3:02 PM - 1 Feb 2019
Color me extremely skeptical that the seizure of all that evidence was warranted by the charges. Rather, one suspects that this was a fishing expedition under color of law and that the next 9 months will be spent ginning up additional abusive charges to crush Stone. Was there a warning to Team Mueller that none of the "terabytes of data" was to be leaked to Democrat operatives? Don't hold your breath.
Actually, there is a silver lining to these events. Because of the internet, these facts are getting disseminated throughout the country (as opposed to being censored or massaged by the MSM for disinformation purposes). A large cohort of the population has now had it's eyes opened with regard the level of corruption that exists within these core institutions of the federal government, and DC is largely oblivious to this sea change in public awareness. There are at least two major consequences of this that will only grow over time.ReplyDelete
The first is the loss of trust in remote association. Average citizens will no longer view the DOJ/FBI as good guys who are protecting the country from criminal acts. Rather, many will properly regard these agents as being a politically-driven criminal gang, much like the Gestapo or NKVD. No rational citizen will interact or cooperate with future FBI investigations, and more likely will avoid or shun them as pariahs.
The second is a resurrection of local affiliation to community and church, in which trust is restored face-to-face in the first person. Once again, a man's word and handshake will become the measure of honesty and integrity rather than a politician's disingenuous blathering. This rebirth of ancient morality and ethics is long overdue, and the Mueller Judas may well be a catalyst to get us there.
I totally agree, Unknown. There are two stories that I've read today, so far, that hit on these points. The first is via Zerohedge re the continuing French meltdown. Consider this in light of Mueller's deep police state tactics:ReplyDelete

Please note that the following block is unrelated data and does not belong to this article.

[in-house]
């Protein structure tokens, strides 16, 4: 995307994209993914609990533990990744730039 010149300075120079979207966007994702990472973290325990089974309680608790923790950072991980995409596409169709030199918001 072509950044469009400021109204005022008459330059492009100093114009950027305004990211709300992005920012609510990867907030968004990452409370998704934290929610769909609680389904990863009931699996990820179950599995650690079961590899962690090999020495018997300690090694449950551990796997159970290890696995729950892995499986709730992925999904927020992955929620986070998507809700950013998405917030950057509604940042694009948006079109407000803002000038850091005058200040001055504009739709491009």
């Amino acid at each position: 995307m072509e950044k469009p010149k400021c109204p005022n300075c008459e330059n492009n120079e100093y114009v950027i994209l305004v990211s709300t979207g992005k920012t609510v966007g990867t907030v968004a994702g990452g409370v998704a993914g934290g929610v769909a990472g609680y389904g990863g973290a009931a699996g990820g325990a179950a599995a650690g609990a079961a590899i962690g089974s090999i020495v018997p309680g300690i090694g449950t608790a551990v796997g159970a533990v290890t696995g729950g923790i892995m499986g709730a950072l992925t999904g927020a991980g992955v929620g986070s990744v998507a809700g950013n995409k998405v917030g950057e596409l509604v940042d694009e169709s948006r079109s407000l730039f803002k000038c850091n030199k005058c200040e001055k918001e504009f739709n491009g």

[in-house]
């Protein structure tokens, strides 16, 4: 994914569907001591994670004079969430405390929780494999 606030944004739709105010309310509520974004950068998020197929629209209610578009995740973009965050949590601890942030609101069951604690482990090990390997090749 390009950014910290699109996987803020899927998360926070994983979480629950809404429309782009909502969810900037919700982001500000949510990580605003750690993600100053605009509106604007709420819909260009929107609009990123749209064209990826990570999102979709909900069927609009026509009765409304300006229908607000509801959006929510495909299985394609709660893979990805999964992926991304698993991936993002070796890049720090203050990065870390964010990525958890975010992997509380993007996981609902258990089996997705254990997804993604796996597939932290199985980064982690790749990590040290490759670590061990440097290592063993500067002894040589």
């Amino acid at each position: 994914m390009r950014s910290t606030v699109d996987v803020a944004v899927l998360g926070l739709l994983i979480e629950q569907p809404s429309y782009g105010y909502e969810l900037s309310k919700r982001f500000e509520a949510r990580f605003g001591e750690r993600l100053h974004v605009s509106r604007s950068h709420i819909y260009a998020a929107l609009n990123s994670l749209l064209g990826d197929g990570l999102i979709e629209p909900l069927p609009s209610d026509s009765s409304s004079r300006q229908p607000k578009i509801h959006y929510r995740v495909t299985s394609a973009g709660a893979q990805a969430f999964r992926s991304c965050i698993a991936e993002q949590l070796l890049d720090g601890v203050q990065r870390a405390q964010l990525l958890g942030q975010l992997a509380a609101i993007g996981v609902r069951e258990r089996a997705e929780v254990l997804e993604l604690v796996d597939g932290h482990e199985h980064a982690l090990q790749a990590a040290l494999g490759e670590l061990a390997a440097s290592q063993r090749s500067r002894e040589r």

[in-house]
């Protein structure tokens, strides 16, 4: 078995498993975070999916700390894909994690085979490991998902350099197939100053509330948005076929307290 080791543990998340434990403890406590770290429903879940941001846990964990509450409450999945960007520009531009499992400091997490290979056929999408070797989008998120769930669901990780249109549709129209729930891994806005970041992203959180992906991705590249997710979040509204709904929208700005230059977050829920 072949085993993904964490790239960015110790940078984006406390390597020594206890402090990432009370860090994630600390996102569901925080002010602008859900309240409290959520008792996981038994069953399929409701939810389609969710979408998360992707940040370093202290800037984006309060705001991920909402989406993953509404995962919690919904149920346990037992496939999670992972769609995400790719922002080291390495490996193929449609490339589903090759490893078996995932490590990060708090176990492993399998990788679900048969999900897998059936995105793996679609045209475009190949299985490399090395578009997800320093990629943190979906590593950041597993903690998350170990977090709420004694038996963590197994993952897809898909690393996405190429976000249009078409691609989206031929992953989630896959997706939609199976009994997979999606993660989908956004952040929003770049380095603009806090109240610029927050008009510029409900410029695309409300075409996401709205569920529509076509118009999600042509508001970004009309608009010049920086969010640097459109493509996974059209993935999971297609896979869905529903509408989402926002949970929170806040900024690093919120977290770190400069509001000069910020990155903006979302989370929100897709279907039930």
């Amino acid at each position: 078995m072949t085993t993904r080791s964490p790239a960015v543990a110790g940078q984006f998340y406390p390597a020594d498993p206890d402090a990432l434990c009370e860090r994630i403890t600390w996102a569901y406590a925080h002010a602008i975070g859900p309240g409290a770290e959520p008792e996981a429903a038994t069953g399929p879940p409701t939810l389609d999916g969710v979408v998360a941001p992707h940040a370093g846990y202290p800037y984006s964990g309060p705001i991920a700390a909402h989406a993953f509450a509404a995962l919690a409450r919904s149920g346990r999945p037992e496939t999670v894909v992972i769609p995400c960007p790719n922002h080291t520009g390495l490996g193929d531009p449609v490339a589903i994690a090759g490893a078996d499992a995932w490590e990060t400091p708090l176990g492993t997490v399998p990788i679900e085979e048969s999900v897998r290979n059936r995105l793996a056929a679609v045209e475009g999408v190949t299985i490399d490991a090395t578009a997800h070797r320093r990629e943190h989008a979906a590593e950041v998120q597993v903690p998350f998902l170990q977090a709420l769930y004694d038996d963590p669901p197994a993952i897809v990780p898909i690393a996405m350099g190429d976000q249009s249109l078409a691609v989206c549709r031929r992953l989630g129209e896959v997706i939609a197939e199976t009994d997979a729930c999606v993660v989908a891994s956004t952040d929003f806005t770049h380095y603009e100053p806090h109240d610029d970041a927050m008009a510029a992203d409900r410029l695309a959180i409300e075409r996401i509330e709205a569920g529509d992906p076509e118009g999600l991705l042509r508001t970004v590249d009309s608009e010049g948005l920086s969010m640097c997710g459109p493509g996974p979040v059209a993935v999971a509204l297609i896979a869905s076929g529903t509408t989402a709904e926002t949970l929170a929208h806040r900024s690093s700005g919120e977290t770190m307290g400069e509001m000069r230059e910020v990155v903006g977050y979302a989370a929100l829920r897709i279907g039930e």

"But instead of acting to bring down the violence, the police are receiving orders pushing them to be very violent."
The second is from Mark Penn, who's been on a roll for months now, going from strength to strength--I'm glad to have a smart guy like him (even though I'm quite sure I disagree fundamentally with his politics) saying today the things I said yesterday. Even using the same pregnant phrase "under the color of law" and pointing out the irony and hypocrisy of Judge Amy. Consider this opening passage, which I need to put up on the blog:
"Something struck a raw nerve in this country when 26 agents showed up with automatic weapons drawn in a pre-dawn raid to arrest Roger Stone, terrorizing his deaf wife. Suddenly, all the mumbo jumbo about special counsel Robert Mueller’s investigation being objective and focused on national security melted away in the face of a police-state action so completely inexplicable.
"There could be no real excuse for such a potentially dangerous, life-threatening action except to use police power for the purpose of intimidation, under the color and cover of law.
"Imagine the outcry if 17 vehicles and an amphibious unit had shown up to take one of Hillary Clinton’s aides into custody for lying about whether she had a mail server. Or to pick up disgraced former congressman Anthony Weiner’s laptop. The outrage would have thundered across the country, echoed by the mainstream media. Civil libertarians would have jumped on the bandwagon. Congress would be calling for more supervision and restraints on the power of Mueller and his office.